Two Ex-CNRP Members Plead Guilty to Insulting King During Phone Call

2 min read
Kong Bunheang and Hang Seng, in photos posted to the Facebook page of former CNRP lawmaker Kong Sophea.

Two former CNRP members in their 60s pleaded guilty on Tuesday to insulting the king during a phone call to each other, with no explanation given during the trial about how the charge applies to private conversations.

Kong Bunheang, 66, and Hang Seng, 69, former CNRP members from Battambang province, were arrested and charged with insulting the king — a charge added to the Criminal Code in 2018 — over their phone conversation on October 16, according to Judge Kol Kampoul.

Before questioning, the judge read out a transcript of their conversation, which contained several insults against the king as being “stupid” and “yuon,” a common but derogatory word for Vietnamese.

Article 437 defines insulting the king as “a kind of speech, gesture, written text, drawing or any material that offends the dignity” of the monarch.

Bunheang struggled to stand straight during the questioning, saying he had a heart condition and problems with his leg. He initially denied all his previous testimony given to police, prosecutors and an investigating judge, but accepted some points under questioning.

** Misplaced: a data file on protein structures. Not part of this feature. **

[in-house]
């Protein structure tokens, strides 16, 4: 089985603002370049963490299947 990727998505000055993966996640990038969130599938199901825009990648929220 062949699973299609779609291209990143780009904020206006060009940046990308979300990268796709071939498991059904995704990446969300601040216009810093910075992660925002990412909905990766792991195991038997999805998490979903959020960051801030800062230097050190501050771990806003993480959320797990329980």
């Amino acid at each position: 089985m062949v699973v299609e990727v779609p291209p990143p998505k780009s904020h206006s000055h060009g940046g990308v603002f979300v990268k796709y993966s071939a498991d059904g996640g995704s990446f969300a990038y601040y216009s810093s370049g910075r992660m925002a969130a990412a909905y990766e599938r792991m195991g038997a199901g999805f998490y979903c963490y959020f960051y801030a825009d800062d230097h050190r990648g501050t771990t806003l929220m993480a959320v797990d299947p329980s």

Asked by Judge Kampoul his reason for rejecting his previous testimonies, which he had thumb-printed, the former soldier, who retired from the military in 2009 and joined the opposition CNRP in 2013, said he had just gone along with Seng, the other defendant.

“I accept what I did, and it happened unintentionally because I am sick and old,” Bunheang said.

He added in response to questions from deputy prosecutor Sam Rithy Veasna that he had just agreed with Seng and had not used the insulting words himself.

Seng, meanwhile, accepted some of the charges against him, including using the word “yuon.”

Rithy Veasna, the deputy prosecutor, said yuon was an insult. “Do you think what you said is freedom of expression? Self-expression has to be within the boundaries of the law.”

“I was just making fun and on that day I drank some wine too,” Seng said.

Defense lawyer Long Lun said his clients accepted the charges and promised to stop speaking in a way that insulted the king. They are sick and old, Lun said, and asked the judge to consider mitigating circumstances.

In addition to insulting the king, the phone conversation between the defendants also touched on flooding in Phnom Penh, including criticism of the infilling of Boeng Tamok, one of the city’s “last lakes,” with the support of Prime Minister Hun Sen.

The judge is expected to announce a verdict on March 2.

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